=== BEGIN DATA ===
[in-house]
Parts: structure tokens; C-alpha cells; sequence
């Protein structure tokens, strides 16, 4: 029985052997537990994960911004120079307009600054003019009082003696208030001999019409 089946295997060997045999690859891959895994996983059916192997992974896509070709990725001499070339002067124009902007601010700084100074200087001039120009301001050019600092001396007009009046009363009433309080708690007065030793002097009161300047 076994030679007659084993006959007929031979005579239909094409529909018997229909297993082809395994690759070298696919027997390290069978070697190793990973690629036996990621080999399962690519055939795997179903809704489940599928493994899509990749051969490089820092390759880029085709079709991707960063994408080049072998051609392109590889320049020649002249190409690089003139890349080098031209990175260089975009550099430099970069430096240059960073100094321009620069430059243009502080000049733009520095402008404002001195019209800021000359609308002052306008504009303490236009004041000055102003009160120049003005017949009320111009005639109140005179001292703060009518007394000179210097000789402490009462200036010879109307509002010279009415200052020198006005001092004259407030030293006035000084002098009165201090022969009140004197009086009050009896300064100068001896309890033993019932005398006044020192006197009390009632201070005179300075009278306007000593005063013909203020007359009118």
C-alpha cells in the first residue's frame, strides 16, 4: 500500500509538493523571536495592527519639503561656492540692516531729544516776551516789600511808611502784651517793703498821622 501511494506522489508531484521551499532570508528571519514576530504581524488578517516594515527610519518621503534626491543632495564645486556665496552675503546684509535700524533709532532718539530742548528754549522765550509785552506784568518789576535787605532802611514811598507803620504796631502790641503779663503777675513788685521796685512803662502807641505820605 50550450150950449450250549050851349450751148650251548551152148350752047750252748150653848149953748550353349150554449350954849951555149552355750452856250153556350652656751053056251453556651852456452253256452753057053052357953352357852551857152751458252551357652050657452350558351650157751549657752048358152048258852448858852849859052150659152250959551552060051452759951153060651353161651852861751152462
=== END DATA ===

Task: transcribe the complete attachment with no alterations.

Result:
[in-house]
Parts: structure tokens; C-alpha cells; sequence
């Protein structure tokens, strides 16, 4: 029985052997537990994960911004120079307009600054003019009082003696208030001999019409 089946295997060997045999690859891959895994996983059916192997992974896509070709990725001499070339002067124009902007601010700084100074200087001039120009301001050019600092001396007009009046009363009433309080708690007065030793002097009161300047 076994030679007659084993006959007929031979005579239909094409529909018997229909297993082809395994690759070298696919027997390290069978070697190793990973690629036996990621080999399962690519055939795997179903809704489940599928493994899509990749051969490089820092390759880029085709079709991707960063994408080049072998051609392109590889320049020649002249190409690089003139890349080098031209990175260089975009550099430099970069430096240059960073100094321009620069430059243009502080000049733009520095402008404002001195019209800021000359609308002052306008504009303490236009004041000055102003009160120049003005017949009320111009005639109140005179001292703060009518007394000179210097000789402490009462200036010879109307509002010279009415200052020198006005001092004259407030030293006035000084002098009165201090022969009140004197009086009050009896300064100068001896309890033993019932005398006044020192006197009390009632201070005179300075009278306007000593005063013909203020007359009118």
C-alpha cells in the first residue's frame, strides 16, 4: 500500500509538493523571536495592527519639503561656492540692516531729544516776551516789600511808611502784651517793703498821622 501511494506522489508531484521551499532570508528571519514576530504581524488578517516594515527610519518621503534626491543632495564645486556665496552675503546684509535700524533709532532718539530742548528754549522765550509785552506784568518789576535787605532802611514811598507803620504796631502790641503779663503777675513788685521796685512803662502807641505820605 50550450150950449450250549050851349450751148650251548551152148350752047750252748150653848149953748550353349150554449350954849951555149552355750452856250153556350652656751053056251453556651852456452253256452753057053052357953352357852551857152751458252551357652050657452350558351650157751549657752048358152048258852448858852849859052150659152250959551552060051452759951153060651353161651852861751152462